Peak trucking bodies are calling for some relief from increased heavy vehicle charges next year.
In their submissions to the National Transport Commission’s (NTC) heavy vehicle charges consultation process, which closed on August 24, both NatRoad and the Australian Trucking Association say operators can’t afford to be slugged by another increase in registration and road user charges.
One option the NTC is looking to present to road transport ministers later this year for consideration is a one-off 16.5 per cent jump to be implemented in 2022.
“But this overall figure would include a 22 per cent increase in the road user charge and registration charge increases of 85 per cent for some vehicles,” said ATA chief of staff Bill McKinley.
“The ATA submission recognises that even large businesses struggle to increase their rates in line with CPI.
“That’s why we are arguing that charges should increase 2 per cent in 2022-23, followed by a 3 per cent increase in each of 2023-24 and
To maximise certainty for the industry and governments, the proposed charges should be set for the whole three year period covered by the determination, with the NTC publishing information for the industry and customers about how the charges will change as a result, added McKinley.
The ATA’s submission argues that trucking businesses should only be charged directly for major road projects that have been endorsed by an independent infrastructure agency such as Infrastructure Australia.
“At present, the charging system is entirely driven by governments’ spending decisions.
“It requires trucking operators to pay an outsize share of the cost of road investments that are not freight priorities and higher costs due to inadequate project assessment and selection,” McKinley said.
NatRoad chief executive officer Waren Clark said road charging reform must take into account all road users and provide a better, more equitable system for paying for the costs of road construction.
“Until the Heavy Vehicle Road Reform process is implemented, we support a fixed price increase of 3.5 per cent or CPI increase (whichever is lower),” Clark said.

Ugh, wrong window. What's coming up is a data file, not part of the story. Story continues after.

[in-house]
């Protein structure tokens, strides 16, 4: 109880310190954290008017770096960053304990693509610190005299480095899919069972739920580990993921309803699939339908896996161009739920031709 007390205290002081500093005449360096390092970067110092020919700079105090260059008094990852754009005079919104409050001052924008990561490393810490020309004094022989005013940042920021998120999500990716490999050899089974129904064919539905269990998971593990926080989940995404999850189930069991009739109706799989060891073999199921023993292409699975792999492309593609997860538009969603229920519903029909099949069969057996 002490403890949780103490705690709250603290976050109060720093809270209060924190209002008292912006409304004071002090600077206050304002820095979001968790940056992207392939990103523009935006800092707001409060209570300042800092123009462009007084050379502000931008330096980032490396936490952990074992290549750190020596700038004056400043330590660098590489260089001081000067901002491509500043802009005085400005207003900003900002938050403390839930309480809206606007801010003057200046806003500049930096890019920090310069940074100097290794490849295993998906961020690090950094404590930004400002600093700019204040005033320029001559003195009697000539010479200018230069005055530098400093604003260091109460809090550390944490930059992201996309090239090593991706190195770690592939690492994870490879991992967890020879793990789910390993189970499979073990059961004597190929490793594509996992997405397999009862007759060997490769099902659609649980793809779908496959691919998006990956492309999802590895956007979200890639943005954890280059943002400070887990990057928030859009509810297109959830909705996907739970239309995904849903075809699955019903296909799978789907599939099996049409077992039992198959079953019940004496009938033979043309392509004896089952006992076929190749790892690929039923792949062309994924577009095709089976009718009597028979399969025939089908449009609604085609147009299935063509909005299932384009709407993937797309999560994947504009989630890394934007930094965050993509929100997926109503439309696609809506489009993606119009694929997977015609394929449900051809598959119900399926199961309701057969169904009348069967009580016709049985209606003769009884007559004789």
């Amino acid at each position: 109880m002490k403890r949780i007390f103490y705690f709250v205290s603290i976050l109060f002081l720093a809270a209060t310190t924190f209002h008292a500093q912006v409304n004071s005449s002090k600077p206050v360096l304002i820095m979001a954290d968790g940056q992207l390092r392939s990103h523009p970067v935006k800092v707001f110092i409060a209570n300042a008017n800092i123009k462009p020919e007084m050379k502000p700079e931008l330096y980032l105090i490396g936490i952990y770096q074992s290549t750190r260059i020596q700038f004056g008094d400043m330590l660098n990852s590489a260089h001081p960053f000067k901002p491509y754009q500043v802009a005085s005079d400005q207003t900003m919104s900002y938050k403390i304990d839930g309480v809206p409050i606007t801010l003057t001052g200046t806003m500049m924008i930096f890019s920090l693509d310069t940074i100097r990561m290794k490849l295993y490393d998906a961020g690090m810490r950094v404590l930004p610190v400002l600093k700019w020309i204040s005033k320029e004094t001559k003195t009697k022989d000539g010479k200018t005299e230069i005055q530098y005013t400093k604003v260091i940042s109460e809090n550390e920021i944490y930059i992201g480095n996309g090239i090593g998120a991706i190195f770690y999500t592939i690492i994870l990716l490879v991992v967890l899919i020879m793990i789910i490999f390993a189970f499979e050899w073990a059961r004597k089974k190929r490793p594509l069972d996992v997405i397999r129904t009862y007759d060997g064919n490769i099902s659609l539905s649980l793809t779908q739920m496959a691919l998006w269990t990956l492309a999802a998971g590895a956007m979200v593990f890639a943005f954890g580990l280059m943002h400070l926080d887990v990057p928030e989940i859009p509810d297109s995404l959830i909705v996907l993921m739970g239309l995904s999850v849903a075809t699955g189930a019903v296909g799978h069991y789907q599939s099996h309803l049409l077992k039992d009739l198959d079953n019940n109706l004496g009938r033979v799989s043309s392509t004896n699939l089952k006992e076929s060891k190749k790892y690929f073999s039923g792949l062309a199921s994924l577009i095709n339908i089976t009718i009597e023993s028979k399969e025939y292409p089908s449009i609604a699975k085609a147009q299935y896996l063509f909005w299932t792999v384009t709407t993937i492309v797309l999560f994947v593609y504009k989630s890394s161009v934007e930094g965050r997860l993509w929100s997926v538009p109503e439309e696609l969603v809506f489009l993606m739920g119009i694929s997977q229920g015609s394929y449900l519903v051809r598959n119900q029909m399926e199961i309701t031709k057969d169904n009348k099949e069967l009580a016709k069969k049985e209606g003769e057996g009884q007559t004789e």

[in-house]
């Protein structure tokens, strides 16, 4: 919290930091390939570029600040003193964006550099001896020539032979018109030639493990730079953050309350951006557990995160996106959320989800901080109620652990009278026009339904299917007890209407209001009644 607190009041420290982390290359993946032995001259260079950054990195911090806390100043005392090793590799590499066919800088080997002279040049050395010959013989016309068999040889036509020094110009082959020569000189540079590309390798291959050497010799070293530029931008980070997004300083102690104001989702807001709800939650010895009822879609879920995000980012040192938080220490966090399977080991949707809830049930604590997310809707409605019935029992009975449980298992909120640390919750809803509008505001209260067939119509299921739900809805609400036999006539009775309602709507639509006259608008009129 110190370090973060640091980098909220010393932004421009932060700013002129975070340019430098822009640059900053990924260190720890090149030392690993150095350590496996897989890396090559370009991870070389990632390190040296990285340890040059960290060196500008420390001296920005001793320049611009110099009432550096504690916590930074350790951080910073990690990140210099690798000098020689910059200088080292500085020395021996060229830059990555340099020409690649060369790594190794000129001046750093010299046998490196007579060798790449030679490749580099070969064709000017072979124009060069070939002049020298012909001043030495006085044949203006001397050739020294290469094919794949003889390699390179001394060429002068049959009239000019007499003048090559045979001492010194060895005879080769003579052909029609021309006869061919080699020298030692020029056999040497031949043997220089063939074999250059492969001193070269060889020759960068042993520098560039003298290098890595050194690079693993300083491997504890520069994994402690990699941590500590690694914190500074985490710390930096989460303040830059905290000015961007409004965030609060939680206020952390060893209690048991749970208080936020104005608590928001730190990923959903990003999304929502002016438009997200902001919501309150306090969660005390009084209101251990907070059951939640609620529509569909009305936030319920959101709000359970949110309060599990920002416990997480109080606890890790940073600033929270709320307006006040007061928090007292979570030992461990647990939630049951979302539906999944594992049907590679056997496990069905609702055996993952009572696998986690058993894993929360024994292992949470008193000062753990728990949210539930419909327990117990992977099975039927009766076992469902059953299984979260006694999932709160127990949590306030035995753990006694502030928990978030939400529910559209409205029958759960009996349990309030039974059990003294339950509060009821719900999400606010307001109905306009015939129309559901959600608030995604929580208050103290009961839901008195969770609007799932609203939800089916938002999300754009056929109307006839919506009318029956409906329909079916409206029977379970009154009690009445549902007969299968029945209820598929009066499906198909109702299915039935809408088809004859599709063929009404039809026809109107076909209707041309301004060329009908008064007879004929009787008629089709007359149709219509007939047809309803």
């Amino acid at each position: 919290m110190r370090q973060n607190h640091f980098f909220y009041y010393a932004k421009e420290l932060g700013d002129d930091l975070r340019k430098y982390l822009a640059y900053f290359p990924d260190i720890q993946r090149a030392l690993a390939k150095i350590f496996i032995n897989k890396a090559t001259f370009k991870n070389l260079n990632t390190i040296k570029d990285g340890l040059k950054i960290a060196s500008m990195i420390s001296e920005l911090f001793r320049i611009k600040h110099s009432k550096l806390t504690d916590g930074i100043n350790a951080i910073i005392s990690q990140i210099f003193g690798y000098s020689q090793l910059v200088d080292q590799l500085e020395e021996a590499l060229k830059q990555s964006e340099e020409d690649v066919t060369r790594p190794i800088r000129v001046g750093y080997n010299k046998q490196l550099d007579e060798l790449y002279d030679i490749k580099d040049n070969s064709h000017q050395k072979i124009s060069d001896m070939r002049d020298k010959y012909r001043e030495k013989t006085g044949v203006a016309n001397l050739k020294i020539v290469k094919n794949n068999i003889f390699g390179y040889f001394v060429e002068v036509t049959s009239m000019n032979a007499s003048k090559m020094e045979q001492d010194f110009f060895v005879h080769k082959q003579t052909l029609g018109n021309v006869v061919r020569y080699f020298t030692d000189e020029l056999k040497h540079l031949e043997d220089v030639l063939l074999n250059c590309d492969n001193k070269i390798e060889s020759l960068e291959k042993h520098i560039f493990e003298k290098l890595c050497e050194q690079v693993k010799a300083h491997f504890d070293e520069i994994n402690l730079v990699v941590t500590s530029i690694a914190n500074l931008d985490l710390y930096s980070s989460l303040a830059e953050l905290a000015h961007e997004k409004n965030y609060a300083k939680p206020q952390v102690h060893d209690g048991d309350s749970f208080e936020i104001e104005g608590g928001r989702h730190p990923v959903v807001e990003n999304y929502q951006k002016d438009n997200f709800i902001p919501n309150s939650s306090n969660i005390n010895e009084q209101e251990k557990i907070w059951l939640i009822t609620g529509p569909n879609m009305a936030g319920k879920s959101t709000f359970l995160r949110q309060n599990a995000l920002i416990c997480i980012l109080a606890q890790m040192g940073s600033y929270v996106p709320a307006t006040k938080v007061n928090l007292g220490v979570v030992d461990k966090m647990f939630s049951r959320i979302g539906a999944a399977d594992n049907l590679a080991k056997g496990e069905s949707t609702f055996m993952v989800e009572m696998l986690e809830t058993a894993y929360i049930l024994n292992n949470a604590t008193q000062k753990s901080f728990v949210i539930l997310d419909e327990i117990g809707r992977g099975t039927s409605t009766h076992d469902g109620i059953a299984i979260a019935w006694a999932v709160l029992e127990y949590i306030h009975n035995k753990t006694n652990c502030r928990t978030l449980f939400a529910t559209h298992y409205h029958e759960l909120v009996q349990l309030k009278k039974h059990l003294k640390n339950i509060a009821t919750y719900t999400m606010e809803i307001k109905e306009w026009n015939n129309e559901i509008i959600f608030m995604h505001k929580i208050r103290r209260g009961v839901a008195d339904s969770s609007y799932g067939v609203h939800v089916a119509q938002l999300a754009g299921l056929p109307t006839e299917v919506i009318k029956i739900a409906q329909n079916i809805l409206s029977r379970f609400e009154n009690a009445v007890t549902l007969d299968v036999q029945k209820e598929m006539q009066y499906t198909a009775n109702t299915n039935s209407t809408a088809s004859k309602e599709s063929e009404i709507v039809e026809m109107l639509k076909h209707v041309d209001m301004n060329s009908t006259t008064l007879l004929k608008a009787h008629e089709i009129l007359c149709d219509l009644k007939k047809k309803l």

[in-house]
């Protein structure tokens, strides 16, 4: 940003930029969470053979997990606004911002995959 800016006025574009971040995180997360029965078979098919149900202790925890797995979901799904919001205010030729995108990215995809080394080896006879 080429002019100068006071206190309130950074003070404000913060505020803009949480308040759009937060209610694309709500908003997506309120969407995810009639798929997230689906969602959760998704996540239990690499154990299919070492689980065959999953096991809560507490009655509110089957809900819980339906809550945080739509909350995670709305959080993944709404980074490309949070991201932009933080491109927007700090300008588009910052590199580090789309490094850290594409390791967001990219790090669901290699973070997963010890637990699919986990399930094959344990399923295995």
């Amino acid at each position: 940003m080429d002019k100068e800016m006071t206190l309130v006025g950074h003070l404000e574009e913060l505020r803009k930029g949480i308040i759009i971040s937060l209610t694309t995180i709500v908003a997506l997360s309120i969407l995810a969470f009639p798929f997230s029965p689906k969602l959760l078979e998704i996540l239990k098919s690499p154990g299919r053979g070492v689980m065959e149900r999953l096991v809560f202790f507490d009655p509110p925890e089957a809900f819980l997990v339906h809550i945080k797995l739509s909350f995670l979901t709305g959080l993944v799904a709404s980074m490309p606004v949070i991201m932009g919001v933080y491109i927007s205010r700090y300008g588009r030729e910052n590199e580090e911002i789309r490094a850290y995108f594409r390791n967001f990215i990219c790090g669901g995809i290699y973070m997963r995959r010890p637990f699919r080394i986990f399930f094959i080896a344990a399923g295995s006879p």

“Our industry has suffered from the impact of bush fires, floods and now Covid-19, as acknowledged by transport ministers.
“These events and difficult industry conditions have constrained the industry’s ability to cope with increased costs, inclusive of government charges.
“The PAYGO model for heavy vehicle charges should only be used as a 2021-22 baseline on which to calculate future HV charges.”
Clark adds that the current PAYGO system assumes that all Australia’s roads are sealed when most are not.
“It operates to include all costs incurred in one year in the next year’s charges. Capital and current costs are not separated.
“And it results in payments flowing to states and territories that do not take into account the real cost recovery need for road construction and maintenance as that is related to heavy vehicle usage.
“A new model is needed to underpin the HVRR process. In the meantime, a fixed price increase is a better outcome than the application of the PAYGO or alternative
The ATA submission also argues strongly against the NTC’s proposal to remove the community service obligation (CSO) discount in the charging system for double and triple road trains serving remote communities.
“The CSO for remote communities should not just be retained; it should be expanded as part of a whole of government response to the report of the House of
Representatives Indigenous Affairs Committee on food pricing and food security in remote Indigenous communities,” he said.
“The updated PAYGO model is of great importance to the trucking industry and its members, which is why it is vital the new model achieve
effective, value for money results for industry, governments and the community.”